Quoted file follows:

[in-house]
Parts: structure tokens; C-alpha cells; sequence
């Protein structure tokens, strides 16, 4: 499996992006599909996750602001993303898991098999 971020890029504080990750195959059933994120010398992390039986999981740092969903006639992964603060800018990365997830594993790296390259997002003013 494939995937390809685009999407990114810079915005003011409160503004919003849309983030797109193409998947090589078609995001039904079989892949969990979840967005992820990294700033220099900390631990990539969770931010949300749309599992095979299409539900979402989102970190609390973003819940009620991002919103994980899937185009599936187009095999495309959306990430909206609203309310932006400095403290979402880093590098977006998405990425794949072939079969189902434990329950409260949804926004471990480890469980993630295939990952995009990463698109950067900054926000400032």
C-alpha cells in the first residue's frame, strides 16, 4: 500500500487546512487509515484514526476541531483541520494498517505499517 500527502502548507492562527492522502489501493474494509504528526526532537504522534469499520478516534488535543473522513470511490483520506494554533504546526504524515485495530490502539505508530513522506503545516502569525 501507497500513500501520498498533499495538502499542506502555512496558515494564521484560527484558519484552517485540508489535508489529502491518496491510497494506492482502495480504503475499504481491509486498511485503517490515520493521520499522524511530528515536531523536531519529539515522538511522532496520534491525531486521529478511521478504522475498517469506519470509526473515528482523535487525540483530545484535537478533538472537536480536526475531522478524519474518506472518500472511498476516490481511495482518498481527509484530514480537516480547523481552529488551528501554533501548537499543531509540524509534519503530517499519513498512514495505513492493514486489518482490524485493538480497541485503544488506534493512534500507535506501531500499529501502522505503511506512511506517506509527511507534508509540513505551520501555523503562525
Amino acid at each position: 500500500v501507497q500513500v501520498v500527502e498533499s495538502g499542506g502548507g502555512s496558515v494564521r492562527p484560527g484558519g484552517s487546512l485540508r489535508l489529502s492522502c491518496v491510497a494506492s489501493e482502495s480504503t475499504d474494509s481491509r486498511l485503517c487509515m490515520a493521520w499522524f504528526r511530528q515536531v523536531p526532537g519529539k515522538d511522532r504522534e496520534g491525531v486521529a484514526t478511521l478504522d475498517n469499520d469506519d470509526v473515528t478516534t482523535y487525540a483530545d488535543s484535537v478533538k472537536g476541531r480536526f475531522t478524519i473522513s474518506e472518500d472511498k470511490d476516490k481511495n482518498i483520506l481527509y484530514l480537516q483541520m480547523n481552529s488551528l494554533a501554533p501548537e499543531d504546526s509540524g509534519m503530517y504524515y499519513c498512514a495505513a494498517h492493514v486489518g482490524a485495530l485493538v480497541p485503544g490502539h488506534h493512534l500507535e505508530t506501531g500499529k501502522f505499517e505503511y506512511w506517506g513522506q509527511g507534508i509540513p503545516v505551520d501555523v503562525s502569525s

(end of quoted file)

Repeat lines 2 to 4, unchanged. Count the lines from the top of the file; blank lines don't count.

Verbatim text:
Parts: structure tokens; C-alpha cells; sequence
């Protein structure tokens, strides 16, 4: 499996992006599909996750602001993303898991098999 971020890029504080990750195959059933994120010398992390039986999981740092969903006639992964603060800018990365997830594993790296390259997002003013 494939995937390809685009999407990114810079915005003011409160503004919003849309983030797109193409998947090589078609995001039904079989892949969990979840967005992820990294700033220099900390631990990539969770931010949300749309599992095979299409539900979402989102970190609390973003819940009620991002919103994980899937185009599936187009095999495309959306990430909206609203309310932006400095403290979402880093590098977006998405990425794949072939079969189902434990329950409260949804926004471990480890469980993630295939990952995009990463698109950067900054926000400032």
C-alpha cells in the first residue's frame, strides 16, 4: 500500500487546512487509515484514526476541531483541520494498517505499517 500527502502548507492562527492522502489501493474494509504528526526532537504522534469499520478516534488535543473522513470511490483520506494554533504546526504524515485495530490502539505508530513522506503545516502569525 501507497500513500501520498498533499495538502499542506502555512496558515494564521484560527484558519484552517485540508489535508489529502491518496491510497494506492482502495480504503475499504481491509486498511485503517490515520493521520499522524511530528515536531523536531519529539515522538511522532496520534491525531486521529478511521478504522475498517469506519470509526473515528482523535487525540483530545484535537478533538472537536480536526475531522478524519474518506472518500472511498476516490481511495482518498481527509484530514480537516480547523481552529488551528501554533501548537499543531509540524509534519503530517499519513498512514495505513492493514486489518482490524485493538480497541485503544488506534493512534500507535506501531500499529501502522505503511506512511506517506509527511507534508509540513505551520501555523503562525